The Appellate Division of New Jersey’s Superior Court recently issued an instructive decision about arbitration agreements in employment law disputes. The case does not invalidate arbitration agreements – they are protected by both federal and New Jersey law – but it does show that the trend is that arbitration agreements are being construed strictly against the employers which drafted them.
The Skuse Case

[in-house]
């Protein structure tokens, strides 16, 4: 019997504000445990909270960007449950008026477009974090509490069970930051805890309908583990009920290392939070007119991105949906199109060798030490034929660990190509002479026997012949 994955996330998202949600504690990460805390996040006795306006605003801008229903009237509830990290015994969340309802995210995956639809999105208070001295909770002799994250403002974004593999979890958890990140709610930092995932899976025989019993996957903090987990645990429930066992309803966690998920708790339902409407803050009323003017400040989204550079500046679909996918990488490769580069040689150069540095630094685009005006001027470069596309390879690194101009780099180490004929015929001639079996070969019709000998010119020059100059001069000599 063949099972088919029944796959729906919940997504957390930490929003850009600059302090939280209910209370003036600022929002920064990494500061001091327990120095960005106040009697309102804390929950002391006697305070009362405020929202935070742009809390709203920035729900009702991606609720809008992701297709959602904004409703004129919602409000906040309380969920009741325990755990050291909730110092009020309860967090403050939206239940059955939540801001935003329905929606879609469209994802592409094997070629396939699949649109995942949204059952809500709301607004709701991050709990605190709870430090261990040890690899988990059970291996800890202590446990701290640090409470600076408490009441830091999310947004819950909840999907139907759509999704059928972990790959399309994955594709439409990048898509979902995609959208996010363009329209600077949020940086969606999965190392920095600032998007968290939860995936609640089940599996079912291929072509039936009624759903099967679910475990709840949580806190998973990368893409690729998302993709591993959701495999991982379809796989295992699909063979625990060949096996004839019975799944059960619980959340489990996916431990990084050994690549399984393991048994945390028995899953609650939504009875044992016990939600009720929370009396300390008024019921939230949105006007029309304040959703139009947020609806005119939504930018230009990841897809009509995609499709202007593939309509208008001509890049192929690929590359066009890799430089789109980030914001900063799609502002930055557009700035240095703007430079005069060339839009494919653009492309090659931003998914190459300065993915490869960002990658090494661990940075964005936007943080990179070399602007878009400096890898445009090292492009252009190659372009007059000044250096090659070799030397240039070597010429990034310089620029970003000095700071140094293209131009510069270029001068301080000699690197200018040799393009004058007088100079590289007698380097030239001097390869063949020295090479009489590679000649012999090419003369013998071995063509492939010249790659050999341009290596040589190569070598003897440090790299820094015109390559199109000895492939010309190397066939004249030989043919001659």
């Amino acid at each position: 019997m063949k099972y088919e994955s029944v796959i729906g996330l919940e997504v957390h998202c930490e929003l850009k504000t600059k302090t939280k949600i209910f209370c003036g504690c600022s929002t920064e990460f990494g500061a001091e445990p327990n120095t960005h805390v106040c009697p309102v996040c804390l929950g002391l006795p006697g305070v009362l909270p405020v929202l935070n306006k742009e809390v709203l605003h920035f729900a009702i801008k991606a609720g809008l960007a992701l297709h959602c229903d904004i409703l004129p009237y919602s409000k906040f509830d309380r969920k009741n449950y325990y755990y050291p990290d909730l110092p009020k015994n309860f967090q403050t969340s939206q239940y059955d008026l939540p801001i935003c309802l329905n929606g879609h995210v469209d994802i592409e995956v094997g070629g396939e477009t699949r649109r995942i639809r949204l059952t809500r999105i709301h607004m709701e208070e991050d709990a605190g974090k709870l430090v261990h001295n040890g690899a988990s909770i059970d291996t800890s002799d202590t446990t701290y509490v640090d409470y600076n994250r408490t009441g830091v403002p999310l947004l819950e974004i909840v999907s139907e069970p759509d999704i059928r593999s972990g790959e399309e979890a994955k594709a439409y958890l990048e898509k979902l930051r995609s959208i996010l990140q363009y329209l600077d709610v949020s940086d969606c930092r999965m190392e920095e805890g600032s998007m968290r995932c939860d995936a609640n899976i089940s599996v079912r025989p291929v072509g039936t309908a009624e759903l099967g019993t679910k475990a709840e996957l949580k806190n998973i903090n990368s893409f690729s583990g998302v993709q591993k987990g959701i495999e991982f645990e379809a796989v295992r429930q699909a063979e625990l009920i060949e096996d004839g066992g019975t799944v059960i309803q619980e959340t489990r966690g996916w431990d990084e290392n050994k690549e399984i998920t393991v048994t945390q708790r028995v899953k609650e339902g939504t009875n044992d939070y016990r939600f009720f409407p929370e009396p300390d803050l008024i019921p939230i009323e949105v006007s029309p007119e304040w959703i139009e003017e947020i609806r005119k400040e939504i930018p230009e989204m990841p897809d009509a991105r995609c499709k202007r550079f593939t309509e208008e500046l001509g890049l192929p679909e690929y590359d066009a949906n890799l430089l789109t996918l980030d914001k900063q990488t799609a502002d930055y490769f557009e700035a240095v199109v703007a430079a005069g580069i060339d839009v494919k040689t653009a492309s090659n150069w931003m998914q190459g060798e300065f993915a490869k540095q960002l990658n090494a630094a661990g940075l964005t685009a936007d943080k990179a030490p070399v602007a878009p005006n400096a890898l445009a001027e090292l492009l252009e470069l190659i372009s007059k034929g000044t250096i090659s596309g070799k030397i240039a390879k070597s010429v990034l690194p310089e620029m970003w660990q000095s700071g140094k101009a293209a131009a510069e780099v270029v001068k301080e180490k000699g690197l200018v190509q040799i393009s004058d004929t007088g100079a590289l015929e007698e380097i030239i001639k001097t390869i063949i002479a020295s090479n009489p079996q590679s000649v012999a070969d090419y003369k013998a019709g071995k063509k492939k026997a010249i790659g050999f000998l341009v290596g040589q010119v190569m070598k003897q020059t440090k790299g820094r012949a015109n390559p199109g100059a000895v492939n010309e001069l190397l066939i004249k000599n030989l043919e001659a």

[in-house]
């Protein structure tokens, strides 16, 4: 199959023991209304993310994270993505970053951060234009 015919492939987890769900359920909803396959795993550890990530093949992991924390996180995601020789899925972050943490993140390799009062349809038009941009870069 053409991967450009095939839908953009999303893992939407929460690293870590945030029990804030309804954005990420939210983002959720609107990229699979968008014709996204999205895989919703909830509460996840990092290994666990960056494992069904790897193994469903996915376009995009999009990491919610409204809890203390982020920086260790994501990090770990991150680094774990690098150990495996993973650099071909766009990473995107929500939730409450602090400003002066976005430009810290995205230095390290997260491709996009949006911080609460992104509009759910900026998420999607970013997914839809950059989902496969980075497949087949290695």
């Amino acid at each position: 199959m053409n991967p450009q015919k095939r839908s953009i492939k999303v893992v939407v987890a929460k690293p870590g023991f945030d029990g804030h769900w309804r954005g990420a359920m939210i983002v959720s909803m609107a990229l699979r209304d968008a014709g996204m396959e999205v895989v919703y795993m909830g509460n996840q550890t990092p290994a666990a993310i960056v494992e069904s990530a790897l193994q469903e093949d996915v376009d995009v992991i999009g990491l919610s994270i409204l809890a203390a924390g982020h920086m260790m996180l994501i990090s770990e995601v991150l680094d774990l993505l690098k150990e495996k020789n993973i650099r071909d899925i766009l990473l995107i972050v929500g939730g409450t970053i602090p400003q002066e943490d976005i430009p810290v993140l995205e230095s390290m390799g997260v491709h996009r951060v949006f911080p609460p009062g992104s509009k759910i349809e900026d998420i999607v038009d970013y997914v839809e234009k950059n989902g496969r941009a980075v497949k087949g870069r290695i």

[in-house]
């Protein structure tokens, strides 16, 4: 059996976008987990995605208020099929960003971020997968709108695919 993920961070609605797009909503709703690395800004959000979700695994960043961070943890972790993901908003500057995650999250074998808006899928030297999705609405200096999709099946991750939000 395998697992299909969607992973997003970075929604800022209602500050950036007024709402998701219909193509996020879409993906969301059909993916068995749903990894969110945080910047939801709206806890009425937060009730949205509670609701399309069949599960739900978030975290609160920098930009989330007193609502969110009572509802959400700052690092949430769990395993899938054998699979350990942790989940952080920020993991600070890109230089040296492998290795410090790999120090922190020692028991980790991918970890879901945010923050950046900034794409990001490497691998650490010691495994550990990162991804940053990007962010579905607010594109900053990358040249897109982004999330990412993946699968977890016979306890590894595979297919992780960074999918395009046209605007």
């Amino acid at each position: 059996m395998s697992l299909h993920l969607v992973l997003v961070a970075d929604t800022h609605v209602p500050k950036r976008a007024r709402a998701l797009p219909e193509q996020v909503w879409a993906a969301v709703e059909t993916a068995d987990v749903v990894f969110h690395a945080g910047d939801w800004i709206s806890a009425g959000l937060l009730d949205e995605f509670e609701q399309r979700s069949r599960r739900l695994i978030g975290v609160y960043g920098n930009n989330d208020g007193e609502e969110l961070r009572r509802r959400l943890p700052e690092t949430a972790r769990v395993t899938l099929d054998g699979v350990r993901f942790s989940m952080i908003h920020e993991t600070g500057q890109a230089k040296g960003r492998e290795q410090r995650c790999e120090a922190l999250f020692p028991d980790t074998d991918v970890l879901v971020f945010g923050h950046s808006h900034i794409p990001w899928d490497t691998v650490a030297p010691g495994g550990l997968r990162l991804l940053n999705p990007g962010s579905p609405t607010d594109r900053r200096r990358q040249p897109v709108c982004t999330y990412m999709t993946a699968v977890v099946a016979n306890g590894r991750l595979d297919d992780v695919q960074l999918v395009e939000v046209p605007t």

In the case of Amy Skuse v. Pfizer, Inc., the Appellate Division invalidated an electronic arbitration agreement used by Pfizer for all its employees. The “agreement” was not on paper, but an electronic “training module.” Employees received an email which instructed them to complete the “electronic training.” Even if they didn’t, complete the training module, the employees would have be deemed to have agreed to the arbitration provision by continuing to work for Pfizer for another 60 days. The module allowed them to scroll past the text of the provision, and did not provide for the employees to indicate their agreement to arbitration, only their “acknowledgement” of the policy. The module then thanked the employee for “reviewing” the policy, but not for agreeing to it.